PESHAWAR, January 23,2005: The NWFP police have been overlooking the recent amendments in the law and arresting women for adultery without seeking court permission, informed legal circles said on Sunday.
It is learnt that the police have not been told anything as yet by senior officials regarding the detention of women and investigation in cases falling under the offence of Zina (Enforcement of Hudood) Ordinance, 1979.
After the enactment of the Criminal Law (Amendment) Act, 2004, last month it has become binding on the police that no officer below the rank of superintendent of police should conduct investigation in cases falling under the Zina Ordinance.
Moreover, no woman can be arrested in such cases without the permission of the court concerned. A number of police officers contacted by Dawn expressed ignorance about any such amendment.
“Adultery is a cognizable offence and we are empowered under the Criminal Procedure Code to arrest an accused person in such cases without permission of the court,” claimed an investigation officer of a local police station.
Besides, he expressed complete ignorance about the recent amendments made in the Criminal Procedure Code. “We have not yet been conveyed any information in this regard by our superior officers,” claimed the same investigation officer.
Another officer conducting investigation in a recent case, registered under the Zina Ordinance, stated that these amendments were impractical and they would not follow them.
Various amendments were made in the Pakistan Penal Code and the Criminal Procedure Code through the Criminal Law (Amendment) Act, 2004, popularly known as the “honour-killing law”.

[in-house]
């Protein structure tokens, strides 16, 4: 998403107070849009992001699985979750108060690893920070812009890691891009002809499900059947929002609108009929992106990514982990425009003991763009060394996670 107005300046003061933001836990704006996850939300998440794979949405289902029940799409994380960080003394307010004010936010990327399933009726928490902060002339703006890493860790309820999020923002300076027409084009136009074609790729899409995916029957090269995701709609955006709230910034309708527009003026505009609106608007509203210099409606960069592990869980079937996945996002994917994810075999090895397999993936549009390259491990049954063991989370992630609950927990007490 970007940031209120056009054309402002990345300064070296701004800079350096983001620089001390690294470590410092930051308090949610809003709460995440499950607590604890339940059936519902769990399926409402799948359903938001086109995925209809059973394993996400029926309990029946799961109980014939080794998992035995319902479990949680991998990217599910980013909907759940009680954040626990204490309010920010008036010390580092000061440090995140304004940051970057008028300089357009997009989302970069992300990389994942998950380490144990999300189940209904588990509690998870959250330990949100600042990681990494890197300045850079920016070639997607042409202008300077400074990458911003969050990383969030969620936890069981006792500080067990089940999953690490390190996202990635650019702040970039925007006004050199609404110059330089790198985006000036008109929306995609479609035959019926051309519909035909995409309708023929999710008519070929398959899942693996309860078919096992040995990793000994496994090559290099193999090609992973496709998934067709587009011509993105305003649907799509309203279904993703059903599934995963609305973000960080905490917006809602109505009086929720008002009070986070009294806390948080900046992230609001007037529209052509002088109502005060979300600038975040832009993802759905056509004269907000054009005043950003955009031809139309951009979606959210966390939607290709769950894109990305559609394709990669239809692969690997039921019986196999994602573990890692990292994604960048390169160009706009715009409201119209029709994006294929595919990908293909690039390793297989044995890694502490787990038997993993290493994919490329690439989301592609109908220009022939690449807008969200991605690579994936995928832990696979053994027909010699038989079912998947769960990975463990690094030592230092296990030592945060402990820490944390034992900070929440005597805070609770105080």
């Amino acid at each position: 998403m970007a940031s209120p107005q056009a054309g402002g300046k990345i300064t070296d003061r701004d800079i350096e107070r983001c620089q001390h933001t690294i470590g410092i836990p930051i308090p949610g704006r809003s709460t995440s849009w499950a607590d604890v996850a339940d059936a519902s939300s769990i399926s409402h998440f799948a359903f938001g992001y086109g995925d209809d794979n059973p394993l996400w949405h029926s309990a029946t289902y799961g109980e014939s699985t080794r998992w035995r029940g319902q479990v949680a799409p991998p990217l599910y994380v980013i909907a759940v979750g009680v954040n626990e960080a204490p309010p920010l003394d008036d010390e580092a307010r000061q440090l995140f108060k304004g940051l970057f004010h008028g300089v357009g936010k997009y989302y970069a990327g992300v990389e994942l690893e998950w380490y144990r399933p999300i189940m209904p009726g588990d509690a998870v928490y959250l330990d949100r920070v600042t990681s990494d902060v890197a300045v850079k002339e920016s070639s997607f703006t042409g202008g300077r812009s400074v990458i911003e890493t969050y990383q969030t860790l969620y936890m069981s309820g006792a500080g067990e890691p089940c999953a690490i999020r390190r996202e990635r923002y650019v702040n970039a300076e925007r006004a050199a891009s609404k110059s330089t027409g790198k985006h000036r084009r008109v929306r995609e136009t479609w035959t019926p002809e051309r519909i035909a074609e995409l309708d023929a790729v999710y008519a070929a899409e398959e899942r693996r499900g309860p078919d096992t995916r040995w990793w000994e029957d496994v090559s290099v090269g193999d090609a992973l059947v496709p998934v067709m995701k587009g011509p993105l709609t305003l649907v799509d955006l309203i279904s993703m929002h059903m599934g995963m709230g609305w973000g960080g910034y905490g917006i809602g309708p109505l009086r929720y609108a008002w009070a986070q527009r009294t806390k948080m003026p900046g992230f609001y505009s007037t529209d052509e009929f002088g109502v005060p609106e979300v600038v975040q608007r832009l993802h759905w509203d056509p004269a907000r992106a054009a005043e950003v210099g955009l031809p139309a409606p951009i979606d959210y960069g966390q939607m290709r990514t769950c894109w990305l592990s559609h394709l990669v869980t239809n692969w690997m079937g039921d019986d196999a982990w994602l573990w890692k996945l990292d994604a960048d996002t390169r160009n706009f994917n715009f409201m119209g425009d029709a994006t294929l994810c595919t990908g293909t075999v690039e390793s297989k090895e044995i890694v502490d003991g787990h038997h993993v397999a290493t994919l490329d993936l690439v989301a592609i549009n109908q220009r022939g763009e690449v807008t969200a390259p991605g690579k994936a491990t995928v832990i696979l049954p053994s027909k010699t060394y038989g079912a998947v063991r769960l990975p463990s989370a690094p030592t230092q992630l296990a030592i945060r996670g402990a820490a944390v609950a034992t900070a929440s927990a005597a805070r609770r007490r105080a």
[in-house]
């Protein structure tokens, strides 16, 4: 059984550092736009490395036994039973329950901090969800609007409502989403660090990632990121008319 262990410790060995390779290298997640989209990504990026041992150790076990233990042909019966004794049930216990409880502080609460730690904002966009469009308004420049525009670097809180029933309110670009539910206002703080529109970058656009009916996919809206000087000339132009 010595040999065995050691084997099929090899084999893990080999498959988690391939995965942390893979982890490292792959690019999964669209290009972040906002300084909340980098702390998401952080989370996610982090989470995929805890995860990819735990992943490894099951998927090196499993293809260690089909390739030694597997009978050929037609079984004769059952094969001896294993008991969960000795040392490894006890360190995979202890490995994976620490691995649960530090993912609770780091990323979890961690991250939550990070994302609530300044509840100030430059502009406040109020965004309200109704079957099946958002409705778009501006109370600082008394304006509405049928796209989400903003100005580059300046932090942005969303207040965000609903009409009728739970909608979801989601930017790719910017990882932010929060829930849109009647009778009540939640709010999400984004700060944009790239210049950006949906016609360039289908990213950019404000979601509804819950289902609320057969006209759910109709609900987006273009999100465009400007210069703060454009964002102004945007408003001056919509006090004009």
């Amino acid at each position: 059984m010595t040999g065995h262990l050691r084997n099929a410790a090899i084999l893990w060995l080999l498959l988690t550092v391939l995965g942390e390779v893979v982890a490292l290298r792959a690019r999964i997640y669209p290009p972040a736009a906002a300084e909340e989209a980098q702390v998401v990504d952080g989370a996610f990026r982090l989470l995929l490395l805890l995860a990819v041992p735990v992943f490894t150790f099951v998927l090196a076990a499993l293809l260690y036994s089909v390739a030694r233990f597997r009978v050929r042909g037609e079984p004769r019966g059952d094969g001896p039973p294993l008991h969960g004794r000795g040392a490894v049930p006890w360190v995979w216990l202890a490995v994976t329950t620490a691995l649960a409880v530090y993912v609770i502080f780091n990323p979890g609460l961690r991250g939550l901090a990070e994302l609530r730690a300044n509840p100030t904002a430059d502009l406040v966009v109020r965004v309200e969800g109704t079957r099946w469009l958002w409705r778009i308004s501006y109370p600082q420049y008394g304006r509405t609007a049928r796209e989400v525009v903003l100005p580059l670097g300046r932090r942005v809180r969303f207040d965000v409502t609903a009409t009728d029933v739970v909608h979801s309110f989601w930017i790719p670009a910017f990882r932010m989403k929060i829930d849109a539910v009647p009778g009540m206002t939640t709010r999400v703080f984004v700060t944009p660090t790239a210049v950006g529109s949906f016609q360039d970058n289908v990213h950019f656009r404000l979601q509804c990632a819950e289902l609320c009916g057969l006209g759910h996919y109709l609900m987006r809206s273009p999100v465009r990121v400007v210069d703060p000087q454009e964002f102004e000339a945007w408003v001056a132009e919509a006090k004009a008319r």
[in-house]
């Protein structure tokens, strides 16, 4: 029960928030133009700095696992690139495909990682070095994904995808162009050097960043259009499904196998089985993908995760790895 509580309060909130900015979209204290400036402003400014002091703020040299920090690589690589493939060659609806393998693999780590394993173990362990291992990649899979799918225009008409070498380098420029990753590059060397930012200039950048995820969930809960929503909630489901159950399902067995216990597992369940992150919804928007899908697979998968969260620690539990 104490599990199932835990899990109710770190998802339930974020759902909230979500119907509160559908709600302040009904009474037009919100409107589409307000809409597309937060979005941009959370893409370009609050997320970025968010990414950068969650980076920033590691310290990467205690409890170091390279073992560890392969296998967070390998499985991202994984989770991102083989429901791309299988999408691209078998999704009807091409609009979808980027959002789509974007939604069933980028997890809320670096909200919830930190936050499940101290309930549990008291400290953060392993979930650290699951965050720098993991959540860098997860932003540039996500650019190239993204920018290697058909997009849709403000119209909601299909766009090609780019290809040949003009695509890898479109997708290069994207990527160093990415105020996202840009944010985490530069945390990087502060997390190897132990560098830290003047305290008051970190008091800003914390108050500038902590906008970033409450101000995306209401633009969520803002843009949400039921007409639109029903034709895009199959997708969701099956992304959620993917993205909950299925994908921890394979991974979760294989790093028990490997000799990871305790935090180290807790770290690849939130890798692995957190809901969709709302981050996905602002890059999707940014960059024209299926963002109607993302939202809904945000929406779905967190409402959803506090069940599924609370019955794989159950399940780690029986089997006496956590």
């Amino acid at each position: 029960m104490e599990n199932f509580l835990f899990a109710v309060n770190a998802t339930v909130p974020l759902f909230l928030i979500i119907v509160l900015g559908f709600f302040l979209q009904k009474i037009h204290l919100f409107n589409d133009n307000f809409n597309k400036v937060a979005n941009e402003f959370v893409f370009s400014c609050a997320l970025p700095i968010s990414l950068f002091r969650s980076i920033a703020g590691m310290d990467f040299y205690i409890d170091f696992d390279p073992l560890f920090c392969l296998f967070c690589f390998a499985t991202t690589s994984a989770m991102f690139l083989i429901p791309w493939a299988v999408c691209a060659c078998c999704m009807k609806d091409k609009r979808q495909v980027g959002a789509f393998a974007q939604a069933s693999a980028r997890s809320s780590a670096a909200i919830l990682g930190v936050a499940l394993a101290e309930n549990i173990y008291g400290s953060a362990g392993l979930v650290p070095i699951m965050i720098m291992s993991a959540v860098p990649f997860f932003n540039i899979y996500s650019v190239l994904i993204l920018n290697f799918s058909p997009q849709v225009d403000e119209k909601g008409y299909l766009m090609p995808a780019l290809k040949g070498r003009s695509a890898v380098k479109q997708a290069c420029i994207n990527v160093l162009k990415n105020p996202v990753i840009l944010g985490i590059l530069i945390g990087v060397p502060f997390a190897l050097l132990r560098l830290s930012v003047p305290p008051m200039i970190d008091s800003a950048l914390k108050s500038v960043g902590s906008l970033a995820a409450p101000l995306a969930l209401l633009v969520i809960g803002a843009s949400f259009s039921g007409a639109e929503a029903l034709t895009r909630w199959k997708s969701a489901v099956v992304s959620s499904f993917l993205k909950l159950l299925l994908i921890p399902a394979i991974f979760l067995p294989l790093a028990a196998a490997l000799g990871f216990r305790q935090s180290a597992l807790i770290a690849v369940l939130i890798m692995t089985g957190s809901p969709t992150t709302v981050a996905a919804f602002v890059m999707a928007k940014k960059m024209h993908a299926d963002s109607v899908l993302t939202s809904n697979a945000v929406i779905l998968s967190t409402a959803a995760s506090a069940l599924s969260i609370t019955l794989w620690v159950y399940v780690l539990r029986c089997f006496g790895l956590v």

The bill was first passed by the National Assembly on Oct 26 and then by the Senate on Dec 8, following which President Pervez Musharraf gave his assent to the law. Through Section 9 of the act amendments are made in Chapter XIV of the Criminal Procedure Code and section 156-A and 156-B are inserted after section 156.
Under section 156-A no officer below the rank of superintendent of police (SP) should investigate the offence against any person alleged to have been committed by him under section 295 C of the Pakistan Penal Code commonly known as the Blasphemy Law.
Similarly, the newly-inserted section 156-B provides guidelines for investigation against a woman in cases of fornication and adultery. Section 156-B states: “Notwithstanding anything contained in this Code, where a woman is accused of Zina under the Offence of Zina (Enforcement of Hudood) Ordinance, 1979, (VII of 1979), no police officer below the rank of a Superintendent of Police shall investigate such offence nor shall such woman be arrested without the permission of the Court.”
An advocate of the high court said that a few days ago in a case registered with the Faqirabad police station, a woman named Hidayat Bibi was arrested during the day in sheer disregard of the law.
He added that neither investigation in her case had been conducted by the SP concerned nor permission was sought from the magistrate for her arrest. He added that even the magistrate concerned ignored the law and did not inquire from the police as to why the law had been violated.
The woman was also given in the custody of the police by a local judicial magistrate for a single day. He added that in a similar manner the law was ignored in other districts of the province by the police.
The Faqirabad police have also claimed that they were not aware of these amendments and due to the same reason they had arrested the lady without permission of the court.